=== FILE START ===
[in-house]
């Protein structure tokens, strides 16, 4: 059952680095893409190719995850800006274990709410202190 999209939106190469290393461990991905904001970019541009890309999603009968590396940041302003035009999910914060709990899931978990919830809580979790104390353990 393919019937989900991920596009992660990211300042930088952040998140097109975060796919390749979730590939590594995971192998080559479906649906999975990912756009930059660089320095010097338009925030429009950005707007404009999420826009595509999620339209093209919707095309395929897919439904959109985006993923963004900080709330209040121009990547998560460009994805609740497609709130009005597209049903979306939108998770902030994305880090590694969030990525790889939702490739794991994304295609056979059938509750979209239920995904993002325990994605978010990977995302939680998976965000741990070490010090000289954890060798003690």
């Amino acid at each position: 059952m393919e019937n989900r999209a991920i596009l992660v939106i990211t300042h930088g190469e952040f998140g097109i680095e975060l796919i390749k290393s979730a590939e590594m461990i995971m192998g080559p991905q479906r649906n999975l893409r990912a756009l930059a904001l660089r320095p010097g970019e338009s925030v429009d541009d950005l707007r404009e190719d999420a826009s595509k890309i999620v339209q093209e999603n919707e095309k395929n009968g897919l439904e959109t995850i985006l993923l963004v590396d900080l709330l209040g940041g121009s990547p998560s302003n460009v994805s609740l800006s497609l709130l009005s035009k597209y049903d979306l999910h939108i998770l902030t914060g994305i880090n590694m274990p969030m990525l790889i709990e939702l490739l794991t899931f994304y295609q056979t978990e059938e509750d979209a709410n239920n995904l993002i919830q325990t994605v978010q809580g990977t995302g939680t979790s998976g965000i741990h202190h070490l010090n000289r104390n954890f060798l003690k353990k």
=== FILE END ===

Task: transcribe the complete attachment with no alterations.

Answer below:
[in-house]
């Protein structure tokens, strides 16, 4: 059952680095893409190719995850800006274990709410202190 999209939106190469290393461990991905904001970019541009890309999603009968590396940041302003035009999910914060709990899931978990919830809580979790104390353990 393919019937989900991920596009992660990211300042930088952040998140097109975060796919390749979730590939590594995971192998080559479906649906999975990912756009930059660089320095010097338009925030429009950005707007404009999420826009595509999620339209093209919707095309395929897919439904959109985006993923963004900080709330209040121009990547998560460009994805609740497609709130009005597209049903979306939108998770902030994305880090590694969030990525790889939702490739794991994304295609056979059938509750979209239920995904993002325990994605978010990977995302939680998976965000741990070490010090000289954890060798003690």
């Amino acid at each position: 059952m393919e019937n989900r999209a991920i596009l992660v939106i990211t300042h930088g190469e952040f998140g097109i680095e975060l796919i390749k290393s979730a590939e590594m461990i995971m192998g080559p991905q479906r649906n999975l893409r990912a756009l930059a904001l660089r320095p010097g970019e338009s925030v429009d541009d950005l707007r404009e190719d999420a826009s595509k890309i999620v339209q093209e999603n919707e095309k395929n009968g897919l439904e959109t995850i985006l993923l963004v590396d900080l709330l209040g940041g121009s990547p998560s302003n460009v994805s609740l800006s497609l709130l009005s035009k597209y049903d979306l999910h939108i998770l902030t914060g994305i880090n590694m274990p969030m990525l790889i709990e939702l490739l794991t899931f994304y295609q056979t978990e059938e509750d979209a709410n239920n995904l993002i919830q325990t994605v978010q809580g990977t995302g939680t979790s998976g965000i741990h202190h070490l010090n000289r104390n954890f060798l003690k353990k």